Fahrenheit 451, Ray Bradbury’s popular dystopian novel about book censorship, was written as a response to the paranoid political climate of the McCarthy era. But its message is apparently just as relevant in modern times as when it was first published back in 1953. Some students are still not allowed to read the book without a permission slip from their parents.

The irony of parents trying to censor a book about book censorship was not lost on Mr. Radosh.

Daniel Radosh, a dad and a writer at The Daily Show, was asked to sign a note to permit his son to read the classic novel for his school book club. Apparently over the years parents have been concerned by the light swearing contained in the book (like “hell” and “damn”) and the depictions of Bible burning. But the irony of parents trying to censor a book about book censorship was not lost on Mr. Radosh.

His bread and butter is, of course, irony-spotting as a writer for a topical humor-based news show. So he signed the permission slip and attached his own note, praising the teacher for “immersing” the kids so thoroughly in the world of Fahrenheit 451. Take a look below at his perfect response to the hypocrisy.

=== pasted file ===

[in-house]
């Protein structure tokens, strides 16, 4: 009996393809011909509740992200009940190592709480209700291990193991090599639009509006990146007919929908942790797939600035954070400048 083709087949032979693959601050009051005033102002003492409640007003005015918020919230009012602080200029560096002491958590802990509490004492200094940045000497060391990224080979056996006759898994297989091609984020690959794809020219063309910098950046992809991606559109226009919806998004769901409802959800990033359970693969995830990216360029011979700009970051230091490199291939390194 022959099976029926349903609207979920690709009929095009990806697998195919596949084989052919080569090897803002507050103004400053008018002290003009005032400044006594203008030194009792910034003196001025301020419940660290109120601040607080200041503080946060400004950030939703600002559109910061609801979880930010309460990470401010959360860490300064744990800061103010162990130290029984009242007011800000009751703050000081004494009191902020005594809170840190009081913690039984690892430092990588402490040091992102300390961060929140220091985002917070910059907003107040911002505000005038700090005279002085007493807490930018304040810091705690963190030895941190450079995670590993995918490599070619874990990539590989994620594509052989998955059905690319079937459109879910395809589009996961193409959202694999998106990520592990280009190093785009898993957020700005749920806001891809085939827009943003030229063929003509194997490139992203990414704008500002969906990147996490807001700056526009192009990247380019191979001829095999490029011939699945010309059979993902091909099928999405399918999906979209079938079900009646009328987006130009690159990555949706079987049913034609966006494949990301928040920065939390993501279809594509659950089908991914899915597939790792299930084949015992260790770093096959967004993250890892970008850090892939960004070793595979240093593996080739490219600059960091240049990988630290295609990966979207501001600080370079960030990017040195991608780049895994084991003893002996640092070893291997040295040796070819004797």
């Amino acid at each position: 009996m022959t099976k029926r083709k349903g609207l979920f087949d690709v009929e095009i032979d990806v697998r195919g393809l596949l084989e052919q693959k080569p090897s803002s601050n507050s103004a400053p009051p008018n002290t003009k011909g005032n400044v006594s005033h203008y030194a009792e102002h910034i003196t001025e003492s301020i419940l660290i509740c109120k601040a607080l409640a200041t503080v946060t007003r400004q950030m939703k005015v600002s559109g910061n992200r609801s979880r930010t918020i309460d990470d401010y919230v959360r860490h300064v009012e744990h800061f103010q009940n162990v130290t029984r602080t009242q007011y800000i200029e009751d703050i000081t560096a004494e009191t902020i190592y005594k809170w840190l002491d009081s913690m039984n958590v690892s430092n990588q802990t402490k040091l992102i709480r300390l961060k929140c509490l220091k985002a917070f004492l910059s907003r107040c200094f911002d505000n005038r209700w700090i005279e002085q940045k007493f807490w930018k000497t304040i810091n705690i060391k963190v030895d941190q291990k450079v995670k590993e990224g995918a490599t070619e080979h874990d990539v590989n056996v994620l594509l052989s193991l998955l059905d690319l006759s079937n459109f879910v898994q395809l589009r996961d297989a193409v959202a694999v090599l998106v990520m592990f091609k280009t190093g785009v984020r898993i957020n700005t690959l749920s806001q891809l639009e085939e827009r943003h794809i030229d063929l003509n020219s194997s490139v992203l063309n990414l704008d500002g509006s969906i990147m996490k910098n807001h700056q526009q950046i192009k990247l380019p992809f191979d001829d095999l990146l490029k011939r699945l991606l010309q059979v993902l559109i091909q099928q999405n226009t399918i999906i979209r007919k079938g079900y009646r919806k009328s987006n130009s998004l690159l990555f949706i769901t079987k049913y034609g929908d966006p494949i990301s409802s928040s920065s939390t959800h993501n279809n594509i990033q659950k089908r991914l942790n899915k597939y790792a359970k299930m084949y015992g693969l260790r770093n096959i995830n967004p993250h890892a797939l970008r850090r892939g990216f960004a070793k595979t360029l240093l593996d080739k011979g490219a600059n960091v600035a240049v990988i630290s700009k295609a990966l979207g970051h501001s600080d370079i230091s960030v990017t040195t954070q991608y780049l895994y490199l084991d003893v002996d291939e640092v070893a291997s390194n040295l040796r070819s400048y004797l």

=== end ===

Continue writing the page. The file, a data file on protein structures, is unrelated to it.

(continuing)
I love this letter! What a wonderful way to introduce students to the theme of Fahrenheit 451 that books are so dangerous that the institutions of society — schools and parents — might be willing to team up against children to prevent them from reading one. It’s easy enough to read the book and say, ‘This is crazy. It could never really happen,’ but pretending to present students at the start with what seems like a totally reasonable ‘first step’ is a really immersive way to teach them how insidious censorship can be I’m sure that when the book club is over and the students realize the true intent of this letter they’ll be shocked at how many of them accepted it as an actual permission slip. In addition, Milo’s concern that allowing me to add this note will make him stand out as a troublemaker really brings home why most of the characters find it easier to accept the world they live in rather than challenge it. I assured him that his teacher would have his back.

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